Now, I’ve heard preachers say, “Well, when you get to that point where you can say, ‘Silver and gold have I none. I don’t have anything but the clothes on my back,’ then you can do miracles.” Well, I think that Peter and John were taken care of; they had food to eat, they had houses to live in, so that’s not exactly what he is saying. There are some people who would take that to extremes. You know, the Catholic monks that you could tell us about, in the cave, and so forth—“Well, we are going to give up all earthly goods, and that’s the way we will somehow reach holiness.”
Tom: Take vows of poverty.
Dave: Right. It’s like Buddha: you can facetiously—well, it’s not facetiously—it may be a little bit humorous—but Buddha believed that the way to reach nirvana was to be released from all desire. Buddha’s major problem was the thing that he desired above all was to be released from desire. [chuckles] So he’s stuck, and we’re stuck with we have to use material things.
But what Peter is saying that, “Silver and gold, that’s not our God. That’s not what we need. In fact, we can do without it. We’re trusting God for our daily bread. But such as I have, give I thee.” So you don’t reach holiness by giving up everything, by dressing in sackcloth and ashes and sitting in a cave and meditating all day—you know, the Eastern meditation type, which is what the gurus in India do, the mystics, and so forth over there. But Peter is filled with the Holy Spirit; he is trusting what Christ had promised them, and this is the very beginning of the church.
Some people would say, “Well, how come we don’t see miracles like that today?” Well, you begin to get the picture—we’ll get into that as we come further in the Book of Acts—but certainly the power of God was with them at this moment, and he says, “In the name of Jesus of Nazareth, rise up and walk.” Wow! And he takes him by the hand, and the man stands up.
Now, this causes quite a scene, and I guess we have to wait until next week, but you’ve got a lot of people coming and running to see what’s going on, because they know who this man is; they know that he’s been there day after day after day; that he was born like this, and suddenly he is leaping and walking. And I love what it says at the end of verse 8—“and praising God!” He’s not praising Peter and John; he is praising God. He knows where his healing came from. He has not become a follower of men, but now he’s going to look to God; he becomes a follower of the Lord. And it’s going to give them an opportunity to preach the gospel—“We did this in the name of Jesus.”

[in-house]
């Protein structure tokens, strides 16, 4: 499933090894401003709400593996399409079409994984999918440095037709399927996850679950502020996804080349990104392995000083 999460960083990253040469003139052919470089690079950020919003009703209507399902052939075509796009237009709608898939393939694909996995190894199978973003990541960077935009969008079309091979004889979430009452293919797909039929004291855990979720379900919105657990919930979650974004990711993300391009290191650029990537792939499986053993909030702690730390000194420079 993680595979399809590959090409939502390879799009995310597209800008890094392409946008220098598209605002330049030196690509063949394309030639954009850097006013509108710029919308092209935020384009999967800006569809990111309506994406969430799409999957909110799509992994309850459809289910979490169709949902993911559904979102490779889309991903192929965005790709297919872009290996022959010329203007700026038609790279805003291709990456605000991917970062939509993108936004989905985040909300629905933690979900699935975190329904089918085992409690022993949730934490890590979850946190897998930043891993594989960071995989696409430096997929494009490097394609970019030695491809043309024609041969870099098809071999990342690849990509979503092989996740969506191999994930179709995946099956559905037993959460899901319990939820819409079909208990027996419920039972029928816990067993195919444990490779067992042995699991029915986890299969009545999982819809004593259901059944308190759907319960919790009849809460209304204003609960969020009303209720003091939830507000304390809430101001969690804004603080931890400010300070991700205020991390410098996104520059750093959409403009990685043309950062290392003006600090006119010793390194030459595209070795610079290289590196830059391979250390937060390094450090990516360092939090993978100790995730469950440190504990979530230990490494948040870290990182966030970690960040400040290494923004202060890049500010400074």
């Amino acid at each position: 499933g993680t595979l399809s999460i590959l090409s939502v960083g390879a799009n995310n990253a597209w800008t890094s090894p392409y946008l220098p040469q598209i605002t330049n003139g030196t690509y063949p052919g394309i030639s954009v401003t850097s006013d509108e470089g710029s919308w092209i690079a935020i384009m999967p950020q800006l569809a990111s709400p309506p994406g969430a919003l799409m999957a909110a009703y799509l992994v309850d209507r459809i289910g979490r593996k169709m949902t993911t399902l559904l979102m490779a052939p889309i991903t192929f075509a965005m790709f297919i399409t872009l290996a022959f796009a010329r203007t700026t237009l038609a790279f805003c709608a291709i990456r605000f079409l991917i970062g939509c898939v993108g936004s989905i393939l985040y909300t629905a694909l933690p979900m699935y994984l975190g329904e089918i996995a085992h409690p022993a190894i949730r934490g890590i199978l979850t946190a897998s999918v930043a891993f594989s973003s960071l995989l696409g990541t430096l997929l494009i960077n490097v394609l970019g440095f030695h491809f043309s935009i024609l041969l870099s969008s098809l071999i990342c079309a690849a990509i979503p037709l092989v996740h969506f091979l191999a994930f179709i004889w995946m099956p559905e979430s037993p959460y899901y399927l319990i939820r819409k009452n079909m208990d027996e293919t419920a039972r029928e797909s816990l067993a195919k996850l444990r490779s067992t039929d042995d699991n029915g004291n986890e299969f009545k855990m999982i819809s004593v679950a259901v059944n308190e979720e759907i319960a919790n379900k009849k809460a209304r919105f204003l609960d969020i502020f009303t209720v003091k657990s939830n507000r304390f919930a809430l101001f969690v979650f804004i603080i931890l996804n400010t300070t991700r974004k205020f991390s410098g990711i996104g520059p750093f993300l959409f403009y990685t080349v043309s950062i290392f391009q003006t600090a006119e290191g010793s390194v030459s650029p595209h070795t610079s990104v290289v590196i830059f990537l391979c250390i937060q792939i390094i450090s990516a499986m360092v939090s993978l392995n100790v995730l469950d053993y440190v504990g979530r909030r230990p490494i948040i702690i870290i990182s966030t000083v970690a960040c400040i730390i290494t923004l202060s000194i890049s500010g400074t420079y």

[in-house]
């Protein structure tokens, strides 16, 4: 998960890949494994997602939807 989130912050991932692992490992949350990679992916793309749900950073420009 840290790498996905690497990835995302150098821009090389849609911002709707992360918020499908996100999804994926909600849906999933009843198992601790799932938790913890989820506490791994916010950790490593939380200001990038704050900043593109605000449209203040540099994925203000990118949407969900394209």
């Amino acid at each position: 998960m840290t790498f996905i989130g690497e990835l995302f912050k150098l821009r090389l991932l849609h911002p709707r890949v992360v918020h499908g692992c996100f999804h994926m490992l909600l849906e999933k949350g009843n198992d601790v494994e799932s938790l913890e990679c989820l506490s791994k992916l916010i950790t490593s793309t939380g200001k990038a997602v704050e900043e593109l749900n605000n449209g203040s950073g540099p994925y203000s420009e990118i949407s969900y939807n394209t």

Tom: Doesn’t it really grieve you that in many cases, con men—under the guise of being Christians and healers—they do such a disservice; they become such a reproach to God by their so-called ministries?
Dave: Well, Jesus tells us about them. Matthew:7:22,23: “Many will say to me in that day, Lord, Lord,”—so they are calling Him Lord—“didn’t we prophesy in your name? In your name we cast out devils. In your name we did miracles? I will say, I never knew you, Depart from me.” So apparently, Jesus is saying there would be many who would pretend to be Christian leaders, who would pretend to do miracles, when in fact didn’t know Him at all. And I think we have some in that category today, Tom.
Gary: Dave and Tom will resume their discussion on the topic of salvation next week. We hope you can join us. This is Search the Scriptures Daily, a radio ministry of The Berean Call.
The Apostle John in Revelation 17 describes in detail characteristics of a beast which comes in the last days. Virtually all attention these days is focused on the coming Antichrist, but he is only half the story. Many are amazed to discover that that same passage reveals another mysterious character at the heart of prophecy: a woman who rides the beast. Who is this woman? John depicts her as a false church which will be a partner of the Antichrist. Tradition says she is connected with the Church of Rome, but isn’t such a view outdated? After all, today’s Vatican is eager to join hands with Protestants worldwide. We are told the Catholic Church has changed—or has it? In A Woman Rides the Beast, prophecy expert Dave Hunt sifts through biblical truth and global events to present a well-defined portrait of this woman and her powerful place in the Antichrist future empire. Eight remarkable clues in Revelation prove the woman’s identity beyond any reasonable doubt. Was John describing the Church of Rome? To answer this question, Dave has spent years in historical research, primarily from Catholic sources, and provides indisputable documentation. Video host, author, and lecturer Dave Hunt: